posted by tylerkaraszewski at 8:42 AM on April 26, 2013 [4 favorites]


For example: Starting a garden would require shovels, shears and trowels. I would probably need a sewing machine to start repairing and crafting clothes.

Focus on getting good at just a few such pursuits rather than dabbling in many. I know that I find all sorts of hobbies interesting, but if I actually try do do them all then I end up buying tools for all of them, but my time and energy gets spread too thin so that none of the tools gets used much and they become clutter. Resist the urge for constant novelty; go for depth rather than breadth.
posted by jon1270 at 8:44 AM on April 26, 2013 [6 favorites]


A sewing machine is useful but not entirely necessary if you are not sewing tons of stuff. I sewed my couch pillows by hand. I know a lady who hand-sewed a lovely suit for herself. Simple clothing and linens would not be hard to do by hand, I don't think. You will need to keep on hand good scissors, a variety of needles, pins, thread, etc. most of which could live in a nice sewing basket on a shelf.
posted by Serene Empress Dork at 8:46 AM on April 26, 2013 [2 favorites]


You don't have to "go big or go home." Start simply. Instead of a big garden, do a container garden or two - which doesn't require lots of big tools or effort. Mend your socks, by hand (doesn't require a sewing machine). Bake 1 loaf of bread a week. There are lots of little "self-sufficiency" tasks you can do and accomplish with very basic tools (needle, thread, dirt, seeds, flour, yeast).
posted by Sassyfras at 9:07 AM on April 26, 2013 [2 favorites]


It sounds like you need to figure out for yourself where your personal tolerance level is between uncluttered-ness and dependency. If you live the way the houses in the design magazines imply, then you are very dependent on a lot of outside sources to get things done. If you attempt to be as self-sufficient as possible, that's going to require a lot of stuff.

Personally, I derive great satisfaction out of making things myself that I could just as easily buy. I get a better appreciation for things that I would otherwise take for granted that way, and I learn new skills. But no-one who comes into my house would say I live simply. There's stuff squirrelled away everywhere in here. But that's my tolerance level. What's yours?
posted by LN at 9:12 AM on April 26, 2013


You are no less dependent on others for a shovel than you are for a tomato, except insofar as the time between shovel purchases is longer.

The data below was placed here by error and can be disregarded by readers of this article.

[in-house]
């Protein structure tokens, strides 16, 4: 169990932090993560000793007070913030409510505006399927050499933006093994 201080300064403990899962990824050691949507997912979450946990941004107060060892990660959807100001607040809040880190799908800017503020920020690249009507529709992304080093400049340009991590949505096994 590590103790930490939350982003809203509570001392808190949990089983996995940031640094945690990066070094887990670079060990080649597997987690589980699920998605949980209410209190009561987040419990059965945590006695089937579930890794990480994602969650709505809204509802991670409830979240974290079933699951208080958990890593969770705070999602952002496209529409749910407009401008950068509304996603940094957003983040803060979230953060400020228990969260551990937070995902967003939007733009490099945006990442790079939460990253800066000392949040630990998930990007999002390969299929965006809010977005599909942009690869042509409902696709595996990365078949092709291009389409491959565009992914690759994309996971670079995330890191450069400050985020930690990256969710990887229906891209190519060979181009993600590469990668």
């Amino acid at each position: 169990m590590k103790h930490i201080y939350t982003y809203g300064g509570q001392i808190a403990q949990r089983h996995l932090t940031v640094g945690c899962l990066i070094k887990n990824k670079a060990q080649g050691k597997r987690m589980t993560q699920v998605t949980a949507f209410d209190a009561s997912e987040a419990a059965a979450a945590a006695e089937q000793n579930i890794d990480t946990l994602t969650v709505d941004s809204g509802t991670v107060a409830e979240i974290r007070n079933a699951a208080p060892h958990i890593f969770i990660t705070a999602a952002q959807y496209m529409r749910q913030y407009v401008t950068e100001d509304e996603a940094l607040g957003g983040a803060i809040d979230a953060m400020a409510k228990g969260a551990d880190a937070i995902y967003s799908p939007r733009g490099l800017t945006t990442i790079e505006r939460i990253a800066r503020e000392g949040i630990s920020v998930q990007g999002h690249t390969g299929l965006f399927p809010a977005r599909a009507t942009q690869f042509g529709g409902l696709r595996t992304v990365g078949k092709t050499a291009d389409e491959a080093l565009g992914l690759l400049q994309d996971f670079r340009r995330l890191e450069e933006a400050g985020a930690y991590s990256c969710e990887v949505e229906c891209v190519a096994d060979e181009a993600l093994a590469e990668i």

That's not even reasonable. A well kept shovel will last you a lifetime. Buying tools and learning how to use them improves self sufficiency in a way that buying consumables does not: a tomato vs a theoretically infinite number of tomatoes.

Learn a skill (ie. gardening, seed saving, homesteading) and put it to good use, even if it requires a few dedicated tools.
posted by lydhre at 9:36 AM on April 26, 2013 [1 favorite]


That's not even reasonable. A well kept shovel will last you a lifetime. Buying tools and learning how to use them improves self sufficiency in a way that buying consumables does not: a tomato vs a theoretically infinite number of tomatoes.

Ok, fine, a shovel is not the best example, but how about water for the plants? Can you get water without relying on other people to keep the supply working? Only if you live by a river or lake. Or clothing: even if you can sew clothing, can you make your own fabric and thread? There is not going to be a time when you can buy fabric but not clothing. When there is no practical difference in your level of self-sufficiency what is it you're gaining? If you are already reliant upon the industry that produces fabric, what are you losing by relying on them to produce clothing from that fabric? If you want to make clothing for the sake of knowing how to do it, that's fine, but it seems fallacious to imply that this makes you less reliant on society as a whole. The same thing is true of "survivalists" who load their own bullets using commercially manufactured gunpowder or whatever.
posted by tylerkaraszewski at 10:56 AM on April 26, 2013 [1 favorite]


OK, I don't know for sure but I don't think the OP was talking about going off the grid type self-sufficiency. On reading the OQ, s/he was asking about balancing the need for stuff to help with living simply, which, at outset seems paradoxical, but actually isn't. Let's not parse words for the sake of it.

As for me, there is something quite wonderful in knowing all the things I own are useful.